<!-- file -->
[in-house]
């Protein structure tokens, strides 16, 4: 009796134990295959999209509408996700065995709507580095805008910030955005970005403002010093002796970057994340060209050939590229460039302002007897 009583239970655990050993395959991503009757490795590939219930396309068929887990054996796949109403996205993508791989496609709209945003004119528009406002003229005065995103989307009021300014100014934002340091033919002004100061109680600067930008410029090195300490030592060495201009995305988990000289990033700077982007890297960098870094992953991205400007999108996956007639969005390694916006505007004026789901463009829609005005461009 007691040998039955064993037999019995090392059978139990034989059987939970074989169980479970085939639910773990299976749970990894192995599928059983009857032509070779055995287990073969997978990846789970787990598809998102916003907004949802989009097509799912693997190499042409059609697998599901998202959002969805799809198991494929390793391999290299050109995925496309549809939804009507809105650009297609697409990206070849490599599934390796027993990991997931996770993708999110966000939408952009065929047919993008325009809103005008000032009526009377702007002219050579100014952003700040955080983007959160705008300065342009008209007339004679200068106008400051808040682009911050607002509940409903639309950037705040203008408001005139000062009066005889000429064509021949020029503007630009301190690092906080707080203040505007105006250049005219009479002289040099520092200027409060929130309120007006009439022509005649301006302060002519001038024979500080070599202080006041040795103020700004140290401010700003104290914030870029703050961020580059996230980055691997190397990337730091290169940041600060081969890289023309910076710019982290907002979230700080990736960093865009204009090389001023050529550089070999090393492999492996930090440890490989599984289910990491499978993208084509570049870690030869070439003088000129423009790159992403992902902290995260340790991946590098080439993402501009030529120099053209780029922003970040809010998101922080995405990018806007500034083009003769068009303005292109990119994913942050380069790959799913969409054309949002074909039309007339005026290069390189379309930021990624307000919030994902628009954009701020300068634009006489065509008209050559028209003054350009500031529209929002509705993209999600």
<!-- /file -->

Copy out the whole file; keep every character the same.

[in-house]
């Protein structure tokens, strides 16, 4: 009796134990295959999209509408996700065995709507580095805008910030955005970005403002010093002796970057994340060209050939590229460039302002007897 009583239970655990050993395959991503009757490795590939219930396309068929887990054996796949109403996205993508791989496609709209945003004119528009406002003229005065995103989307009021300014100014934002340091033919002004100061109680600067930008410029090195300490030592060495201009995305988990000289990033700077982007890297960098870094992953991205400007999108996956007639969005390694916006505007004026789901463009829609005005461009 007691040998039955064993037999019995090392059978139990034989059987939970074989169980479970085939639910773990299976749970990894192995599928059983009857032509070779055995287990073969997978990846789970787990598809998102916003907004949802989009097509799912693997190499042409059609697998599901998202959002969805799809198991494929390793391999290299050109995925496309549809939804009507809105650009297609697409990206070849490599599934390796027993990991997931996770993708999110966000939408952009065929047919993008325009809103005008000032009526009377702007002219050579100014952003700040955080983007959160705008300065342009008209007339004679200068106008400051808040682009911050607002509940409903639309950037705040203008408001005139000062009066005889000429064509021949020029503007630009301190690092906080707080203040505007105006250049005219009479002289040099520092200027409060929130309120007006009439022509005649301006302060002519001038024979500080070599202080006041040795103020700004140290401010700003104290914030870029703050961020580059996230980055691997190397990337730091290169940041600060081969890289023309910076710019982290907002979230700080990736960093865009204009090389001023050529550089070999090393492999492996930090440890490989599984289910990491499978993208084509570049870690030869070439003088000129423009790159992403992902902290995260340790991946590098080439993402501009030529120099053209780029922003970040809010998101922080995405990018806007500034083009003769068009303005292109990119994913942050380069790959799913969409054309949002074909039309007339005026290069390189379309930021990624307000919030994902628009954009701020300068634009006489065509008209050559028209003054350009500031529209929002509705993209999600």